Before arriving in the national park, consider stopping at the Fall River Visitor Center which is located right off Hwy 36. The visitor center has educational displays about the park and helpful staff to answer questions. The visitor center is attached to a huge gift shop and Trailhead Restaurant. This is a great spot to order breakfast and sit on the back deck that overlooks Deer Mountain. We also appreciate the fenced in playground next to the restaurant. At the Gateway, there is a stable where visitors can go on guided rides into Rocky Mountain National Park. I wrote about my horseback riding experience here.

family photo in estes park colorado

Another way to add on to an outing to the Alluvial Fan is to bring a picnic lunch to the nearby Endovalley Picnic Area. Picnic lunches are one of our favorite family-friendly activities in Rocky Mountain National Park. We wrote about five more of our favorite picnic spots here.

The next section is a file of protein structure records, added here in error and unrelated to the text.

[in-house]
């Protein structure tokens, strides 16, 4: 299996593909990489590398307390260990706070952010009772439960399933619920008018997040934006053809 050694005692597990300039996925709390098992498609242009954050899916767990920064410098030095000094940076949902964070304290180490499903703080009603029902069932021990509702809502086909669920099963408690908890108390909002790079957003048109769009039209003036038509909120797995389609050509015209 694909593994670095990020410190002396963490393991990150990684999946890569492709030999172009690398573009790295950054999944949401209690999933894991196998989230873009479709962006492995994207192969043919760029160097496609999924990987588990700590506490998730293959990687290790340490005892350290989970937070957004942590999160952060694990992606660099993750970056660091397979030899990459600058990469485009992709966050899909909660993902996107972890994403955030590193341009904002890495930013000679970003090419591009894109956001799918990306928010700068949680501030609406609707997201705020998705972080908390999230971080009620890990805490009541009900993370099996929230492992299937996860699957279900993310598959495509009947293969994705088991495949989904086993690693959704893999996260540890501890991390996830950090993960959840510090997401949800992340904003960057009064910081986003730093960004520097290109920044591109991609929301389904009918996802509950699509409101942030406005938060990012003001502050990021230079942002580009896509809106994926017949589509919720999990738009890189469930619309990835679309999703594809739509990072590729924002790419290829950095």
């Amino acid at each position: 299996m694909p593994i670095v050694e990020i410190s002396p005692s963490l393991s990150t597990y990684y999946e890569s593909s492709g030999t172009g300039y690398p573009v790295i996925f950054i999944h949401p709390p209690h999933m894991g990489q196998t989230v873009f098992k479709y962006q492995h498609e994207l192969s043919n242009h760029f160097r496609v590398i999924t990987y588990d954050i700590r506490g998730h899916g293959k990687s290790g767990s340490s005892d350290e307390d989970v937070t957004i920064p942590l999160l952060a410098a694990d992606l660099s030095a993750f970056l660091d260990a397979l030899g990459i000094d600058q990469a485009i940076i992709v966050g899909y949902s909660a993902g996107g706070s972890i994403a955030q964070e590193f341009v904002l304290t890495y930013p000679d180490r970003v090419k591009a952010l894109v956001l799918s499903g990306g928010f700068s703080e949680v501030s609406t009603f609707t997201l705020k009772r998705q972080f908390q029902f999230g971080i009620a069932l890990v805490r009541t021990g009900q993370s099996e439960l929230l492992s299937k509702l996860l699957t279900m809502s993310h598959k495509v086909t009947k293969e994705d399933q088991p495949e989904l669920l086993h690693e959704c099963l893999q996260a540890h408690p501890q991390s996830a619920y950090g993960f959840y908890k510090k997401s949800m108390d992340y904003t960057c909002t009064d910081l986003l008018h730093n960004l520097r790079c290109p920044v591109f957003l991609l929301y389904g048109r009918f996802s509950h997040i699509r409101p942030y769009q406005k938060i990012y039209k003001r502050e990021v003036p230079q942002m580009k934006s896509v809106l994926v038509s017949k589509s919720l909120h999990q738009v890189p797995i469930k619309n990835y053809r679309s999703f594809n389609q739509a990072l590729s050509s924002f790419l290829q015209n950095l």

My last suggestion for an add-on adventure is to drive up Old Fall River Road to the Alpine Visitor Center. This is a narrow, one-way road that starts at the Endovalley Picnic Area and winds all the way up into the tundra at Fall River Pass. Make sure to stop at Chasm Falls on the way up. Since it is one-way, you take Trail Ridge Road back down towards Estes Park. There are many pull-outs to take pictures and trails to go on breathtaking hikes on the tundra. Old Fall River Road is seasonal. It typically is open to vehicles July 4 through September, however even in the summer, it’s always a good idea to check on road and weather conditions before taking this journey.